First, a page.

Sunday night, 22,000 people gathered for the Route 91 Harvest country music festival. Just minutes into headliner Jason Aldean’s set, gunman Stephen Paddock began shooting from the 32nd floor of the Mandalay Bay Hotel just across the street from the concert.
58 dead and over 500 injured.
Inevitably with a tragic events like what happened in Las Vegas, rumors came out immediately, some even before the shooting had ended. Snopes set out to get to the truth on the rumors, hoaxes, and conspiracy theories from the attack.
Was the shooter at an anti-Trump rally? No. Was there a woman in the crowd screaming warnings about the shooting before it happened? No, the witness for that walked-back her statement. Was there a second shooter? Nope. Did CBS fire one of their lawyers after she made insensitive comments about the shooting on Facebook? Yes, actually, they did. Was the Islamic State responsible for the attack? They claimed to be, but investigators have ruled out their involvement.
But what is true about the Las Vegas tragedy, is that this was the deadliest mass shooting in this country’s history and isn’t the first, or even second, mass shooting the U.S. has seen this year.
According to Mass Shooting Tracker, the Las Vegas shooting marked the 337th mass shooting in the U.S. this year. The site defines a mass shooting as any shooting where 4 or more people are shot.
“The answers do not come easy,” President Trump said Monday. However, more mass shootings than days in the year seems to be a uniquely American problem in the developed world.
America is an exceptional country when it comes to firearms, and is one of the few countries where the right to bear arms is constitutionally protected.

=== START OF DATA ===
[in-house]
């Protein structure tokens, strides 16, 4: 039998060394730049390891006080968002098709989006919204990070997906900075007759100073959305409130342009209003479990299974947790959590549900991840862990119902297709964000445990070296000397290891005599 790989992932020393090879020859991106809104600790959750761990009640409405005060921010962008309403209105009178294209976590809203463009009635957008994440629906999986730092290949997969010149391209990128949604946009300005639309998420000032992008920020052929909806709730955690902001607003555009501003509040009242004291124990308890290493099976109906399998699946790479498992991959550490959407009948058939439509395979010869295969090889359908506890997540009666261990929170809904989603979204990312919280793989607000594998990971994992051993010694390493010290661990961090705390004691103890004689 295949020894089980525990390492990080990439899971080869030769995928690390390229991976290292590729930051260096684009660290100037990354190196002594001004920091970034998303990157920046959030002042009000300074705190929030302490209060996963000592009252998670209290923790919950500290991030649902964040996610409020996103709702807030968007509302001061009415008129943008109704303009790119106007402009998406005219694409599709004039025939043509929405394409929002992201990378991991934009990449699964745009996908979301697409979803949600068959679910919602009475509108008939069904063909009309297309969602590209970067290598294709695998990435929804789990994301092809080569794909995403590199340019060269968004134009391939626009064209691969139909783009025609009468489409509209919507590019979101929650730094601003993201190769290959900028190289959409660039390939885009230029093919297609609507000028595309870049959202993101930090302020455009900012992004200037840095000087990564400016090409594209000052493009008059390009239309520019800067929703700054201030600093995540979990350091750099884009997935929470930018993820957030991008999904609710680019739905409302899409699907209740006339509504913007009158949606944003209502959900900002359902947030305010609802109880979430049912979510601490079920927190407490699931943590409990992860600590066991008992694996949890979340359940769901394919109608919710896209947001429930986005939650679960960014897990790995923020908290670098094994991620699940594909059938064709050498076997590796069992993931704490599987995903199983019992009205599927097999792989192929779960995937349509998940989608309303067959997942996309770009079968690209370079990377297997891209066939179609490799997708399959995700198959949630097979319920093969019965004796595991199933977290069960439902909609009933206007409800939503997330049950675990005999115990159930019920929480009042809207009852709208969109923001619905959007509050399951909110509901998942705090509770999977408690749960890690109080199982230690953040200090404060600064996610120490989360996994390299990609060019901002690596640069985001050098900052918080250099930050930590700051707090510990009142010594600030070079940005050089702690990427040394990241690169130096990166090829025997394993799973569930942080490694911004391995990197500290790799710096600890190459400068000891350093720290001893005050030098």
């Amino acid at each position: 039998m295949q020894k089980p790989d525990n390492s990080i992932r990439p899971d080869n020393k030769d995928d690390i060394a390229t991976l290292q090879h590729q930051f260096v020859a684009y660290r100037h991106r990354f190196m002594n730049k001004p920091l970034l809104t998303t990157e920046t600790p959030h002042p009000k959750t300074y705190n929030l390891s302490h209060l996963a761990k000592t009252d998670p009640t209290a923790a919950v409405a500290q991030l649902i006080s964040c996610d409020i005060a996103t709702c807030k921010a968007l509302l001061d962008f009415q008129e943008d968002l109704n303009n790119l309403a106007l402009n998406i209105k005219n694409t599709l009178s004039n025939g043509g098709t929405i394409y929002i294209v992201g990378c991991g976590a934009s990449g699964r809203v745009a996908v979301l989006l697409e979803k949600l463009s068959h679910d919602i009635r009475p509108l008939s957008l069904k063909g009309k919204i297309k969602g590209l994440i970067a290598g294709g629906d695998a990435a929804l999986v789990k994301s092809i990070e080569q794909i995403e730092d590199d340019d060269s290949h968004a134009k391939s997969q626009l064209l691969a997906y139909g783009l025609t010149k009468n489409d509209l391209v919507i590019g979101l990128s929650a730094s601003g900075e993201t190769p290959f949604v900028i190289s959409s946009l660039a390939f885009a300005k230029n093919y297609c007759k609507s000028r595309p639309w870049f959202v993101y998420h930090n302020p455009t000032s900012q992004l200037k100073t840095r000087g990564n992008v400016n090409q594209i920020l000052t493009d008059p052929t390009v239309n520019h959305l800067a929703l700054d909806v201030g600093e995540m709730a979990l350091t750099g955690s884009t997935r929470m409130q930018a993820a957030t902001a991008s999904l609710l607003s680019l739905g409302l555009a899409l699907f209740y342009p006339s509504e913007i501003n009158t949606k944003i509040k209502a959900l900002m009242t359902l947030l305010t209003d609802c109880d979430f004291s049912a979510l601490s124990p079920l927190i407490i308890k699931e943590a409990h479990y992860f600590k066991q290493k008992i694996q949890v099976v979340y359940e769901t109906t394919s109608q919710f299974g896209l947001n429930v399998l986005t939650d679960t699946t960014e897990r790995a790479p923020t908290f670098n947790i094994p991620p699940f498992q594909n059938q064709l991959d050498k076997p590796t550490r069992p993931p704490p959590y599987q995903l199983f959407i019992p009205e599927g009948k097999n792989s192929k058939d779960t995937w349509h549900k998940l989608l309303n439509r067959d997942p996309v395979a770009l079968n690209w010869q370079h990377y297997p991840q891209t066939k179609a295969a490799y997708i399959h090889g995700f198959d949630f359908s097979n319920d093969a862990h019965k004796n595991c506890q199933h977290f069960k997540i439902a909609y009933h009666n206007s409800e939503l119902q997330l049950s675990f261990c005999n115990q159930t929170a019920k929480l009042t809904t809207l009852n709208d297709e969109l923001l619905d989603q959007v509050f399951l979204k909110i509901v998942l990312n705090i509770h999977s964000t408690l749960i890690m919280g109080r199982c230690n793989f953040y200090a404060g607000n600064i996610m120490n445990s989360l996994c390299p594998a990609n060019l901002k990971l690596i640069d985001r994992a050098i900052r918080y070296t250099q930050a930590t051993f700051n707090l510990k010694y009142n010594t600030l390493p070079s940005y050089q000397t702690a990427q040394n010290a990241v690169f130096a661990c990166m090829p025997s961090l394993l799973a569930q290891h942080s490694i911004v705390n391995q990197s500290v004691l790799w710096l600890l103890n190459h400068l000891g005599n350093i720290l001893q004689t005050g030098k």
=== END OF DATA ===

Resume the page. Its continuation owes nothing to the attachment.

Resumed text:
According to Vox, the U.S. is also far and away the most violent of developed nations, in large part because Americans have easy access to firearms. For one example, the Las Vegas shooter was able to purchase 33 rifles this year without anyone taking note.
While the U.S. only has 4.4% of the world’s population, it also has almost half of all civilian-owned guns the world over.
And states with more guns have more gun deaths.
“Within the United States, a wide array of empirical evidence indicates that more guns in a community leads to more homicide,” wrote David Hemenway, Director of the Harvard Injury Control Research Center, in Private Guns, Public Health.
While those states with tighter gun control laws experience fewer gun-related deaths. In fact, a 2016 review of 130 studies in 10 countries published in Epidemiologic Reviews found that new legal restrictions on owning and purchasing guns tended to be followed by a drop in gun violence, a strong indicator that restricting access to guns can save lives.
But despite all of these statistics, and the sheer number of shootings in this country, the words “gun control” are still bad words in Washington. However, you might be surprised to learn that there is a fair amount of consensus among Americans on both sides of the political party spectrum.
While top Republicans in Washington—long resistant to gun regulations—did say on Wednesday that they would be open to considering a measure to ban bump stocks, the kind of rapid-fire device the Las Vegas gunman used in the attack on Sunday, it remains to be seen if or when any broader action on gun control will be considered in Washington any time soon.